Sunset at the Skirball. Photo by Candice Crawford.

Sunset at the Skirball. Photo by Candice Crawford.

All roads lead to Skirball. Photo by Ernie Mondaca.

All roads lead to Skirball. Photo by Ernie Mondaca.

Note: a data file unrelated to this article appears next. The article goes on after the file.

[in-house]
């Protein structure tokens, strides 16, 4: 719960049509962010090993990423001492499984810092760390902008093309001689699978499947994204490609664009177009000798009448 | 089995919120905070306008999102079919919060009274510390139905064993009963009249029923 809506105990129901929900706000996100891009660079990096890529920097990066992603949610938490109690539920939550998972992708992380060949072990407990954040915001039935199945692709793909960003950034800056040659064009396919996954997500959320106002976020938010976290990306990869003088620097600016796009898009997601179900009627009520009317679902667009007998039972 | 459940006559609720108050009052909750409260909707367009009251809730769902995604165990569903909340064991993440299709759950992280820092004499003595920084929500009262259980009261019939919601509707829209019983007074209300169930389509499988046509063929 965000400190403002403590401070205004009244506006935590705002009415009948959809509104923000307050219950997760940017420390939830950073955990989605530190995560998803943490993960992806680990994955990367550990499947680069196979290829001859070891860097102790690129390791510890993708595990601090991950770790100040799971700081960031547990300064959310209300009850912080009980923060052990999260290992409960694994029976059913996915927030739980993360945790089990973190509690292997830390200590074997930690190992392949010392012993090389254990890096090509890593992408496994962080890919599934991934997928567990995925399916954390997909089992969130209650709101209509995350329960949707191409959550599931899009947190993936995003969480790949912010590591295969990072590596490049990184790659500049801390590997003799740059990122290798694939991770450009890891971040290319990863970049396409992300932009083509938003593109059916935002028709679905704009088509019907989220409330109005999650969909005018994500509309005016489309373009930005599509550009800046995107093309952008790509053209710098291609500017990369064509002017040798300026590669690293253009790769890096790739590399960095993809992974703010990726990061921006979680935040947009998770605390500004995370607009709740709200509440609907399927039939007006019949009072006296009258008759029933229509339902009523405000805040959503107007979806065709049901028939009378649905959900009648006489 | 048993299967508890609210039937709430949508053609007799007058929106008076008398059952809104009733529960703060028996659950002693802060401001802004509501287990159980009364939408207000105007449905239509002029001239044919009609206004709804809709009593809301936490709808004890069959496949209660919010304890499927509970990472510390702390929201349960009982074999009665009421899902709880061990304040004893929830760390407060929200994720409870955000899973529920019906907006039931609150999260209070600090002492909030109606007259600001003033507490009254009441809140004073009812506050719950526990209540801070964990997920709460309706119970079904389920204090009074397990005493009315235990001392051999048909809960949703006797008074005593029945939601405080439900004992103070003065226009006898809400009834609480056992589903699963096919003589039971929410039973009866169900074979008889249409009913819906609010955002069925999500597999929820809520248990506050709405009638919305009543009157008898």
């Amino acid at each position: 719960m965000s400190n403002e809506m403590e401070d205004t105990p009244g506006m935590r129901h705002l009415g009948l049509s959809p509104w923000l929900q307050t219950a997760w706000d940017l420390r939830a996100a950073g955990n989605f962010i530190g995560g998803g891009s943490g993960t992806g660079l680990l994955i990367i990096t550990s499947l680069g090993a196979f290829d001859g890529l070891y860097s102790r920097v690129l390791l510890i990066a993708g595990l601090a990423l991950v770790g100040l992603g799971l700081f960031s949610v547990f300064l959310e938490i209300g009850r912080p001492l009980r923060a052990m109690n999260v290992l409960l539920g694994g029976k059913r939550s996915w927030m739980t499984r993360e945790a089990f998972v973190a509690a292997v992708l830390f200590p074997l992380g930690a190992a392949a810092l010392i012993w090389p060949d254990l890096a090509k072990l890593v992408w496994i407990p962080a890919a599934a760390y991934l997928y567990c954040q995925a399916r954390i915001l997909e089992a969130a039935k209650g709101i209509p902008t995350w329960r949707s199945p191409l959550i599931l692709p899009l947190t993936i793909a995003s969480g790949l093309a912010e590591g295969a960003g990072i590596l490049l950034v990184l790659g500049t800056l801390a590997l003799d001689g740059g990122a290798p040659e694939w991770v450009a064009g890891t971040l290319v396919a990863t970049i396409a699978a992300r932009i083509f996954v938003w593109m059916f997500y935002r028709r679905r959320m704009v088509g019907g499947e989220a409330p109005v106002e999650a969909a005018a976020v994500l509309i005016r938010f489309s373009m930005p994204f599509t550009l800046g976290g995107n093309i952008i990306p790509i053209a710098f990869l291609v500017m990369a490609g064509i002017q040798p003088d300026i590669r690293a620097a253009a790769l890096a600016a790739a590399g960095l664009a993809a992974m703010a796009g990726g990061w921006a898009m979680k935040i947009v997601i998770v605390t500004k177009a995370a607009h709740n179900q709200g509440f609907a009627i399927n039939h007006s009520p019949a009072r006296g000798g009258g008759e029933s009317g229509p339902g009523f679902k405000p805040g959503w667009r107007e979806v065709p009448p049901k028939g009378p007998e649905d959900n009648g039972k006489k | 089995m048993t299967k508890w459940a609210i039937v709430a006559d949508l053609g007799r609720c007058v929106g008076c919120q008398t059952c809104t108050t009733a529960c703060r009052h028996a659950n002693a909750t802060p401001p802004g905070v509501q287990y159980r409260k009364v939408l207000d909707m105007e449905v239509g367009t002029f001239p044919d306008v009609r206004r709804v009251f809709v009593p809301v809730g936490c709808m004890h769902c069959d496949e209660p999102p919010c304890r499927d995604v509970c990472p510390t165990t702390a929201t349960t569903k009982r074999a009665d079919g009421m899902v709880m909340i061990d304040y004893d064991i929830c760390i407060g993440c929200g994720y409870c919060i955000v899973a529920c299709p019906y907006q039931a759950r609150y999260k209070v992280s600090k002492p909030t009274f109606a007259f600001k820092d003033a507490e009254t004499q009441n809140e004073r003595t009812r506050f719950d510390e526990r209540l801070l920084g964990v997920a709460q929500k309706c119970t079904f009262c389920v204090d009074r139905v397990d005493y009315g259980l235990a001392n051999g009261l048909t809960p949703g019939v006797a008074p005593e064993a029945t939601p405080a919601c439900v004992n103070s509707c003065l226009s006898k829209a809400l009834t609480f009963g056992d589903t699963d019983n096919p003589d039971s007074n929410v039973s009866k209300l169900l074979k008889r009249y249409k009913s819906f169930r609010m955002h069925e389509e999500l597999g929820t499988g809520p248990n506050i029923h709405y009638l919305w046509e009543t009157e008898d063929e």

A graceful curve toward the new Herscher Hall and Guerin Pavilion. Photo by Madeline Tuthill.On concrete and Tadoussac stone, the early morning sun signals a new day. Photo by Mia Cariño.Cypress trees bring a distinctively California Mediterranean vibe to the campus. Photo by Patrice Mineshima.A rectangle of light, at the foot of the staircase behind the Taper Courtyard. Photo by Kim Kandel.Shadows on the second floor colonnade in the Taper Courtyard. Photo by Daniel Soto.Paver stones beckon visitors to this contemplative spot off the Taper Courtyard mezzanine. Have you stepped inside? Photo by Candice Crawford.The dig site on a sunny day, ready for budding archaeologists. Photo by Jen Maxcy.Lounging on the hidden bench on the terrace. Photo by Sara Kahlenberg.Find out where you fit in Visions and Values: Jewish Life from Antiquity to America. Photo by Sue Boorujy-Larson.Discovering one of the secret hiding places aboard Noah's Ark. Photo by Lisa Delgin.Aviator butterflies in Noah's Ark at the Skirball. Photo by Jennifer Caballero.Deer grazing near the rainbow mist arbor. Photo by Jen Maxcy.A giant cricket pays a visit. Photo by Sara Marino.The changing light on the Kopple Terrace. Photo by Tom Schirtz.A rainbow (or two) always trumps the selfie. Turning the camera to look out across the canyon. Photo by Jen Maxcy.Tere O'Connor Dance performs in the Getty Gallery. Photo by Daniel Soto.Sunset at the Skirball. Photo by Candice Crawford.All roads lead to Skirball. Photo by Ernie Mondaca.